Francis Urquhart is the chief whip of the Conservative party. When Margaret Thatcher resigns as leader, he remains neutral and after a general election where the conservatives are returned ... See full summary »
Francis Urquhart is too experienced a politician not to know that everything must end, even his long career as British prime minister. In order to secure his retirement and establish ... See full summary »
A thriller set in London, in which a politician's life becomes increasingly complex as his research assistant is found dead on the London Underground and, in a seemingly unrelated incident, a teenage pickpocket is shot dead.
The Right Honorable James Hacker has landed the plum job of Cabinet Minister to the Department of Administration. At last he is in a position of power and can carry out some long-needed reforms - or so he thinks.
A comedy panel game in which being Quite Interesting is more important than being right. Stephen Fry is joined each week by four comedians to share anecdotes and trivia, and maybe answer some questions as well.
Francis Urquhart is the chief whip of the Conservative party. When Margaret Thatcher resigns as leader, he remains neutral and after a general election where the conservatives are returned with a reduced majority, he fully expects the new Prime Minister, Henry Collingridge, to give him his just reward: a senior Cabinet post. When he's informed that he is to stay in his current position, he devises a plot to unseat Collingridge and ensure his own election as party leader which would make him Prime Minister. Written by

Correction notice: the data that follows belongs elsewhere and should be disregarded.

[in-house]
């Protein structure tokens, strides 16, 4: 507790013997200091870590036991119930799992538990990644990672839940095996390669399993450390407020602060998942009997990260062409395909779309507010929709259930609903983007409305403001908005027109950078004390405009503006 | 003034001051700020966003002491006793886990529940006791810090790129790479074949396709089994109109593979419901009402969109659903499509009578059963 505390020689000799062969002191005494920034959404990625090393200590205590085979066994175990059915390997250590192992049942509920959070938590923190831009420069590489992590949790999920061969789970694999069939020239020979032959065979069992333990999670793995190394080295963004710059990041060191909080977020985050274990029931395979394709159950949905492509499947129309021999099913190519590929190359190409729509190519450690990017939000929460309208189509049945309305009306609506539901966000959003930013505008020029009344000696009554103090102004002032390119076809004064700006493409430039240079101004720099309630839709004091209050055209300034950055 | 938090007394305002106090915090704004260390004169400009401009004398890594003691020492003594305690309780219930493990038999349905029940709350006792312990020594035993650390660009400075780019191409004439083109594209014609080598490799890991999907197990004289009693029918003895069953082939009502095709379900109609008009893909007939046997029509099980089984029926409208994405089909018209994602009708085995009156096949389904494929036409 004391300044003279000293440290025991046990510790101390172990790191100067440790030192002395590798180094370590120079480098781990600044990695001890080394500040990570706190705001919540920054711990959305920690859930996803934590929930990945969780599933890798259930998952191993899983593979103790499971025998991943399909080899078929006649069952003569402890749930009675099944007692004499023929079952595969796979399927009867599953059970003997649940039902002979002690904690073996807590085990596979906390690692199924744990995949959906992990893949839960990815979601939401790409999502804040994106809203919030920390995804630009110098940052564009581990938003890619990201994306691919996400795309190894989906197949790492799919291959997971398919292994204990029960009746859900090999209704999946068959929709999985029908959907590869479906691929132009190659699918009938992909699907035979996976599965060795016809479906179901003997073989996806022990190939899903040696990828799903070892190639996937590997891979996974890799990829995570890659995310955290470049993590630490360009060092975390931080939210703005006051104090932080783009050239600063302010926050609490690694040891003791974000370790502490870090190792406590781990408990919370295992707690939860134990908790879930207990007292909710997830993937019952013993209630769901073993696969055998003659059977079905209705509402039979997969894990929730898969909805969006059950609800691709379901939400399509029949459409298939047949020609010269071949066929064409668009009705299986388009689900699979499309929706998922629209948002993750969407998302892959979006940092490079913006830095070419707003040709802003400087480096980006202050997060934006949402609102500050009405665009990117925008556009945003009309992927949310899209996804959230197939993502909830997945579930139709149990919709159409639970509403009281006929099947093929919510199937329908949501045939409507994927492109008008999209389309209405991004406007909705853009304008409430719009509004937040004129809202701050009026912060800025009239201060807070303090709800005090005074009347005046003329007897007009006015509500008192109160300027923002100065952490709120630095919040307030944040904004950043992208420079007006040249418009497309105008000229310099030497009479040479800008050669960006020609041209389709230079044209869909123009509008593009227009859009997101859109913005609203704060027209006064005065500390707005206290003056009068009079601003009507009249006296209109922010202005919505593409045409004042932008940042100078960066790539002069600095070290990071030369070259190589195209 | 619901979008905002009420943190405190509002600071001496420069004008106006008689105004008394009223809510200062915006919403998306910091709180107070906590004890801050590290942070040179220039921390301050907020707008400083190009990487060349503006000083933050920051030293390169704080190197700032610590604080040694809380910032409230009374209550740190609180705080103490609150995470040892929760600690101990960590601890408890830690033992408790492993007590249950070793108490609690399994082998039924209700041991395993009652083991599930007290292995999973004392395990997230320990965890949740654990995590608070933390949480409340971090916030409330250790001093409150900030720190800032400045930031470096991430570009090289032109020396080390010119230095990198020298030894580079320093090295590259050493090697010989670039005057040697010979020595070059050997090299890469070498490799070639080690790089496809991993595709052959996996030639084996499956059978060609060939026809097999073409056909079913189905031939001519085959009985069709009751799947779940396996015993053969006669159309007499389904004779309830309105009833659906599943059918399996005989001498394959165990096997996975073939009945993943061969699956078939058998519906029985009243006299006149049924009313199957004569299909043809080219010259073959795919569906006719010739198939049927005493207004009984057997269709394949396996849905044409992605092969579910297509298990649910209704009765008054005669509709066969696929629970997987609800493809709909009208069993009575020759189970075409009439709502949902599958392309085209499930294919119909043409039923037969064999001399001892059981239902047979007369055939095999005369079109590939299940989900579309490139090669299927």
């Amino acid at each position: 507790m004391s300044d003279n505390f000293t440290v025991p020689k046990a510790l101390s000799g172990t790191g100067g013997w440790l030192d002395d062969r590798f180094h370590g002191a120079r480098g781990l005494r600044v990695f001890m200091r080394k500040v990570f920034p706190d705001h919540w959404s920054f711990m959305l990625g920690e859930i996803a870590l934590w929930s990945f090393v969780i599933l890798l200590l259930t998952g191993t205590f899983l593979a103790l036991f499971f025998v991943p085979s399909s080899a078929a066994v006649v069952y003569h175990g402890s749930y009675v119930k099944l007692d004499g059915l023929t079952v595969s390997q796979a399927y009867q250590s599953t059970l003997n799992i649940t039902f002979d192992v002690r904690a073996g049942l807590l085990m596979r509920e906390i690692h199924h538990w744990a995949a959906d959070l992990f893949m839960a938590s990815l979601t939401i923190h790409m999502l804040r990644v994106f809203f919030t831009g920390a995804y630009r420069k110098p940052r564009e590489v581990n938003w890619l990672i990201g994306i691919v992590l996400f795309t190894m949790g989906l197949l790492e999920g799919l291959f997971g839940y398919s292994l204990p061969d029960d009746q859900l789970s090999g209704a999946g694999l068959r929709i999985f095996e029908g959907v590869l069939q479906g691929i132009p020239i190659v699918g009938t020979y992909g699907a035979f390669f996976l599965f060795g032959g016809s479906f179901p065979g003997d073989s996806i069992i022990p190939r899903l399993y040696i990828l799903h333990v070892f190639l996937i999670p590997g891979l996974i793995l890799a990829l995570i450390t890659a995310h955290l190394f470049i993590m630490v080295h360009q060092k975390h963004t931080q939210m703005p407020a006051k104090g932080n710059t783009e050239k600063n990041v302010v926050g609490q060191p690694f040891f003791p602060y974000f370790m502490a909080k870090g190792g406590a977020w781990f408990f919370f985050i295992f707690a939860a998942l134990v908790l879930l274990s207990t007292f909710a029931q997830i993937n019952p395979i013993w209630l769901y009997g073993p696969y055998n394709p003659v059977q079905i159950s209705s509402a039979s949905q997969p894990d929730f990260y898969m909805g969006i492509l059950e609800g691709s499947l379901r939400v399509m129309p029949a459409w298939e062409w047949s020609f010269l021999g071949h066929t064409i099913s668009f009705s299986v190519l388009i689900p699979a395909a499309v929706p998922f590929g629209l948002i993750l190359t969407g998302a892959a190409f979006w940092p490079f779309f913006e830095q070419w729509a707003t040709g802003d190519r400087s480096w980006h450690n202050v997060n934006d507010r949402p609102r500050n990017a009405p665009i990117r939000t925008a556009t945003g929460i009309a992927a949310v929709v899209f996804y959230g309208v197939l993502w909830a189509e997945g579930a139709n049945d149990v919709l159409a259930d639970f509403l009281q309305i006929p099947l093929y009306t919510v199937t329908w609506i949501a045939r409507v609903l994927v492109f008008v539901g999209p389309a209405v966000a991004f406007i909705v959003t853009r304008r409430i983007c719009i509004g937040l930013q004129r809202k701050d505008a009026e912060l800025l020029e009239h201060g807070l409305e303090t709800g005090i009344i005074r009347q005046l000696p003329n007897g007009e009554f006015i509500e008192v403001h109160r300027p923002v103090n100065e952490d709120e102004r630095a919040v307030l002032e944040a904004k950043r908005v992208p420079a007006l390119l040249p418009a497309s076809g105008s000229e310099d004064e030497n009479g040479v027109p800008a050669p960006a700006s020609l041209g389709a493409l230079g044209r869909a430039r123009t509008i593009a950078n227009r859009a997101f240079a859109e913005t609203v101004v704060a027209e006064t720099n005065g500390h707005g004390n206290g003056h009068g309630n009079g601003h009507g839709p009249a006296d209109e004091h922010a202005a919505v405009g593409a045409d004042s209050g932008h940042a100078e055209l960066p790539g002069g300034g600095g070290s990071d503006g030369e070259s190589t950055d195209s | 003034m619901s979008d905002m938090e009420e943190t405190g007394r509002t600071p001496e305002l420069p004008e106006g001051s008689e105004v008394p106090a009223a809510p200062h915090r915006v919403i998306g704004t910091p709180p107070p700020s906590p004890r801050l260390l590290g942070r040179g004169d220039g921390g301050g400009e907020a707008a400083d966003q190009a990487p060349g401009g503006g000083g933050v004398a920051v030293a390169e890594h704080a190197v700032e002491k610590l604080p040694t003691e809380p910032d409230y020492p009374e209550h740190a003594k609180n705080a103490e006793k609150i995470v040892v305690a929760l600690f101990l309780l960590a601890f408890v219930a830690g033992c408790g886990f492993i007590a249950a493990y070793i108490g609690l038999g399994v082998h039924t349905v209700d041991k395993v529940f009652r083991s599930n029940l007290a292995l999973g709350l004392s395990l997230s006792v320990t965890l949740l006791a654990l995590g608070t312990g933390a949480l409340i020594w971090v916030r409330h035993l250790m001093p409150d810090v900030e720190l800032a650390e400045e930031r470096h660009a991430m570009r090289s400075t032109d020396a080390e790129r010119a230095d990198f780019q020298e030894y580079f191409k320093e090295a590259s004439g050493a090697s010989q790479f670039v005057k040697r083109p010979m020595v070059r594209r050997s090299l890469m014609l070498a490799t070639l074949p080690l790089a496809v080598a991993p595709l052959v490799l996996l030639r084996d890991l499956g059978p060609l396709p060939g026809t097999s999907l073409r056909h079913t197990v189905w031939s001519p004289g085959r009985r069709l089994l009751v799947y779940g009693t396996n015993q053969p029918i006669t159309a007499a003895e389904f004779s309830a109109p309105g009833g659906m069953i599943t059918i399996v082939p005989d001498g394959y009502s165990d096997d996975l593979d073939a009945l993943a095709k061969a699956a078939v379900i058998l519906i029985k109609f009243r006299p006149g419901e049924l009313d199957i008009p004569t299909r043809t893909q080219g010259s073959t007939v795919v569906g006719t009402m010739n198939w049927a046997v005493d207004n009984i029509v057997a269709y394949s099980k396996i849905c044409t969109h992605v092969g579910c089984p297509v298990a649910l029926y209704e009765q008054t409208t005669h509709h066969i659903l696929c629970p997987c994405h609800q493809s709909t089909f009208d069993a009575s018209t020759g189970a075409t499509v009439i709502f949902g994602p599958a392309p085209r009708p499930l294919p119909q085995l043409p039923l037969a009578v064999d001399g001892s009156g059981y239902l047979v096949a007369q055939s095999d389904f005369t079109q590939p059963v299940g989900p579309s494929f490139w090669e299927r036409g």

You might well think that, I couldn't possibly comment.
That is one of the many great quotes from this film. Ian Richardson plays the character of Francis Urquhart for all it's worth, and the rest of the supporting cast is quite stellar. Paul Seed does a competent job of the direction, and has a good talent for photographing faces.
The way the Francis frequently comments (breaking the 3rd wall so to speak) encourages viewer participation, and I found myself agreeing with him, or even yelling at him during the course of the film.
If it ever comes on television, do yourself a favor and watch this one. It is long (clocks in at about 4 hours, 1 hour per episode), but it's certainly worth your while. I'm eagerly looking forward to the next part in the series, "To Play the King", which I've heard is just as good.
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